Customers of Brothels may be Charged under Immoral Traffic Act for Procuring Person for Prostitution: Kerala High Court

Justice PG Ajithkumar pointed out that although the term “procure” is not defined in the ITP Act, “procuring, inducing or taking person for the sake of prostitution” is illegal under Section 5.

According to a recent ruling by the Kerala High Court, a customer of a brothel may be brought up in court under the Immoral Traffic (Prevention) Act, 1956 (ITP Act).

Justice PG Ajithkumar pointed out that although the term “procure” is not defined in the ITP Act, “procuring, inducing or taking person for the sake of prostitution” is illegal under Section 5.

As a result, the Court believed that the meaning of the word must be interpreted in light of both the context in which it is used and the purpose of the statute. Seen in this light, the Court determined that a customer of a brothel is subject to punishment under Section 5 of the ITP Act.

“Preventing the commercialization of vices and the trafficking of women and girls is the main goal of the statute, as stated in the Statement of Objects and Reasons. According to the Merriam Webster Dictionary, “procure” means “to get possession of” or “to obtain something. A person who acquires domain over another person with the intention of prostitution is considered to have procured that person, if the definition of “procure” as stated above is taken into consideration in relation to the stated objective of the Statute. According to that interpretation of the situation, a customer is also covered by Section 5 of the ITP Act,” the Court stated in its ruling.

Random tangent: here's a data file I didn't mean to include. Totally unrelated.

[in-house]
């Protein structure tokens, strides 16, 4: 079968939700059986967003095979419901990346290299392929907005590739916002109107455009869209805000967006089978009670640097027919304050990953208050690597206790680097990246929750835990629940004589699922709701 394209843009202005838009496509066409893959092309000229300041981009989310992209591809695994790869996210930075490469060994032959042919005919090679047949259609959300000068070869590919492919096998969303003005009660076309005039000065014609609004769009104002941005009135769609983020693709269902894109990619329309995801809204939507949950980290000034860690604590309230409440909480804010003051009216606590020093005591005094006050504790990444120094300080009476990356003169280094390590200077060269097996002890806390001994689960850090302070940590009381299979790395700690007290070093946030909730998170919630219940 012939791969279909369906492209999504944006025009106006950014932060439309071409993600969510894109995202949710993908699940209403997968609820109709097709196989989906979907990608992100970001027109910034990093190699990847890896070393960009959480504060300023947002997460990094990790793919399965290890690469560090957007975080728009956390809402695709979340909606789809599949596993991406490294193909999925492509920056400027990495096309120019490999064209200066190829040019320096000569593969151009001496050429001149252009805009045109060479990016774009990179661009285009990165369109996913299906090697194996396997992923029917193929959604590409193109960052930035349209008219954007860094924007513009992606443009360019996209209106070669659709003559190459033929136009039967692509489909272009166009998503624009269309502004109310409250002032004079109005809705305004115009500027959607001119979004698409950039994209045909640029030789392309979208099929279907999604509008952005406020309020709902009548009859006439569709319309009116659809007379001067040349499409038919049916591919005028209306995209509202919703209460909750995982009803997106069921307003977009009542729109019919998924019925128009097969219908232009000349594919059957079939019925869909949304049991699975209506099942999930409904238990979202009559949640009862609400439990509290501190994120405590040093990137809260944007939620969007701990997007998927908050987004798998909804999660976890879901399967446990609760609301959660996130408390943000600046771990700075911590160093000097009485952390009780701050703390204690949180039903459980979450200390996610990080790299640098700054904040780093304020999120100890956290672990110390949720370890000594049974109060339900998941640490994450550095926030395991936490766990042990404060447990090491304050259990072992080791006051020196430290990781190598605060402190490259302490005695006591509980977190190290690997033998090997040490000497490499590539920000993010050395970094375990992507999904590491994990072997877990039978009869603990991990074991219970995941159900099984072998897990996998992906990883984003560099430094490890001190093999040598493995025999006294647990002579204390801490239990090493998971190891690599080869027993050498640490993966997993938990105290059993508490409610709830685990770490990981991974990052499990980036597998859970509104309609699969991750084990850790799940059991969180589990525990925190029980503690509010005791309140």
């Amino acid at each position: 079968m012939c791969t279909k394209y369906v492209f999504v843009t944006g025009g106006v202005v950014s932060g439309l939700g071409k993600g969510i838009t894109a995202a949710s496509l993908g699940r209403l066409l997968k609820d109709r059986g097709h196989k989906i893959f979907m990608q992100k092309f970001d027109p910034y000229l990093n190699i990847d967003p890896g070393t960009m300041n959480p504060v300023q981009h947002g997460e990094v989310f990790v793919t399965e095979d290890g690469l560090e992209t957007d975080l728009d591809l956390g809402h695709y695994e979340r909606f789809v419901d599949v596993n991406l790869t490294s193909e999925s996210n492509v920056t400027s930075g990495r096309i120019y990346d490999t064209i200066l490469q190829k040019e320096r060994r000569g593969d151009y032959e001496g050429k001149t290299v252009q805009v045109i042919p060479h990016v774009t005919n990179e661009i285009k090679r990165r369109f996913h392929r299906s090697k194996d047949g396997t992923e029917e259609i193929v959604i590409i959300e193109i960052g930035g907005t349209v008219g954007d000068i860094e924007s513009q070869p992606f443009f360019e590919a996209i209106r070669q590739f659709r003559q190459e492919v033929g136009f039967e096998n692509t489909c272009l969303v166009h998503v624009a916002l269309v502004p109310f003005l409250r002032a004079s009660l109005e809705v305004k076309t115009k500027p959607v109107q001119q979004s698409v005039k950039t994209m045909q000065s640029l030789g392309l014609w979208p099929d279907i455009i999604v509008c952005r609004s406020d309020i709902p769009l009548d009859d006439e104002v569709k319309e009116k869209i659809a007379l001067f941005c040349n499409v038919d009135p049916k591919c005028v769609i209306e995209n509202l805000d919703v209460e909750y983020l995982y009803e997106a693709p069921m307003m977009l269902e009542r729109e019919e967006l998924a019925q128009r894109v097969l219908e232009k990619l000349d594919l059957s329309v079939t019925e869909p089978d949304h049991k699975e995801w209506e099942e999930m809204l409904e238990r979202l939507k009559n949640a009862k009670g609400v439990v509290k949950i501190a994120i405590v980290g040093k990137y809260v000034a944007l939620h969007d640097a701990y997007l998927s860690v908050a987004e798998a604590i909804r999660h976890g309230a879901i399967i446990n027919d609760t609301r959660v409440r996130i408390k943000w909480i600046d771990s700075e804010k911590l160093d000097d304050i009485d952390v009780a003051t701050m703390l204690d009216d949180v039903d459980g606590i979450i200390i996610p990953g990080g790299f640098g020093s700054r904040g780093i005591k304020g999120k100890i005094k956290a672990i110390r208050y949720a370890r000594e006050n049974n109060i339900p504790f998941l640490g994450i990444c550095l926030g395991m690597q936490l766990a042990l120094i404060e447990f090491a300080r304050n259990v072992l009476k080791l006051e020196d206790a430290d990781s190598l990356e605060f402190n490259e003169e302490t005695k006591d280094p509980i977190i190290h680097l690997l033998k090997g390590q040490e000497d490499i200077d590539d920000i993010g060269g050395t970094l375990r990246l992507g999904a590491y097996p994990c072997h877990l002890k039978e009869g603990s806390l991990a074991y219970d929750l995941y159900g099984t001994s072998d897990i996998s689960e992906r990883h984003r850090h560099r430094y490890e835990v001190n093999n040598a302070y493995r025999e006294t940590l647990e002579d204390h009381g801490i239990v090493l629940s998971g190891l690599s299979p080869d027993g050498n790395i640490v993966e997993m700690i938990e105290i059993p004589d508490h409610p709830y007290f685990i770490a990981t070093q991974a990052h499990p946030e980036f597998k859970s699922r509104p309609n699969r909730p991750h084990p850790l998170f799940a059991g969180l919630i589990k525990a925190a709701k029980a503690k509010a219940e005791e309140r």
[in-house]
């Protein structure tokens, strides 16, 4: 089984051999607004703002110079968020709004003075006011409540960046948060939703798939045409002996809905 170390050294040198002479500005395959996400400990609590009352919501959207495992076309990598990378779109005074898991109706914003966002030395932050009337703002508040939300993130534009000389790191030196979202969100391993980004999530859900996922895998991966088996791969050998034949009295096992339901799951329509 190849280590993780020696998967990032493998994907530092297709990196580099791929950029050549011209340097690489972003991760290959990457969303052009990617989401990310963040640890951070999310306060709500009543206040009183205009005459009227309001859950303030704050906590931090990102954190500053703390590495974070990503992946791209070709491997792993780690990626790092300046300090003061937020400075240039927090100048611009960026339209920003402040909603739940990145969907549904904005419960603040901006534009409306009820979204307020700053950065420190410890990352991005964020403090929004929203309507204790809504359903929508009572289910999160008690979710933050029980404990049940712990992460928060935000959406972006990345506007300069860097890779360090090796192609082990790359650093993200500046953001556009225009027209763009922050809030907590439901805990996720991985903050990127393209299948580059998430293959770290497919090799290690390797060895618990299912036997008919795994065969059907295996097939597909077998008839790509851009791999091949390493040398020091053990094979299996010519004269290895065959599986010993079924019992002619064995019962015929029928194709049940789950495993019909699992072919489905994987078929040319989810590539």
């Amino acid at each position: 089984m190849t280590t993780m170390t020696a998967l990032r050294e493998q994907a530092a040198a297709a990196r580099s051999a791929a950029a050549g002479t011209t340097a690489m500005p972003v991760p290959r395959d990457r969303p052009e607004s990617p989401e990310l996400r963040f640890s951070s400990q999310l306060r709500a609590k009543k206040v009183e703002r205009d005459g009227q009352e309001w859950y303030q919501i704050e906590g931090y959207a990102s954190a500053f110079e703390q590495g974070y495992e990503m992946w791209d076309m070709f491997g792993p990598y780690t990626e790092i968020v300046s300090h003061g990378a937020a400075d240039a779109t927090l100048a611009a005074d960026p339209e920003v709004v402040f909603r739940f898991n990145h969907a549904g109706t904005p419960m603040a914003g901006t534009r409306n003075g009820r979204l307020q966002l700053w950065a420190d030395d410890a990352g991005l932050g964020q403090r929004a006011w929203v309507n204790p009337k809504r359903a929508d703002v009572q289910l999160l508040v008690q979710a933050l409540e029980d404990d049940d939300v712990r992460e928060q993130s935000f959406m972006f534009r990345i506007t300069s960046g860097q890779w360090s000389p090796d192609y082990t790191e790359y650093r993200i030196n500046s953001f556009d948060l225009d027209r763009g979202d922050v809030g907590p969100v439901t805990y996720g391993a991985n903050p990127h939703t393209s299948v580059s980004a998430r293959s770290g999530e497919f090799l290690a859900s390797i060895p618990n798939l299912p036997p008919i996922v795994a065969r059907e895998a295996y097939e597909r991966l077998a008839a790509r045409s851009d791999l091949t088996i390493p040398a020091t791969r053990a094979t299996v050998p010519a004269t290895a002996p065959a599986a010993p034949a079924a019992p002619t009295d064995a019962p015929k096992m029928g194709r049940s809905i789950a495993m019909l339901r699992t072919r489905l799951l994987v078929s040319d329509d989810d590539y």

The decision was made in response to a criminal revision petition filed by a man who was discovered using a brothel. Sections 3 (keeping a brothel or allowing premises to be kept as a brothel), 4 (living on the earnings of prostitution), 5 (procuring, inducing or taking a person for prostitution), and 7 (prostitution in or near public places) of the ITP Act were among the offenses for which he was charged.

The petitioner initially went to a magistrate court with a discharge application, but it was denied and charges were ordered to be brought against him. He filed an appeal against this ruling in the High Court.

The petitioner was discharged from court for the offenses under Sections 3, 4, and 7 after the court reviewed the ITP Act’s provisions and took the case’s facts and circumstances into account. On the other hand, it decided that the petitioner could face charges for the offense under Section 5.

[Abhijith v. State of Kerala]

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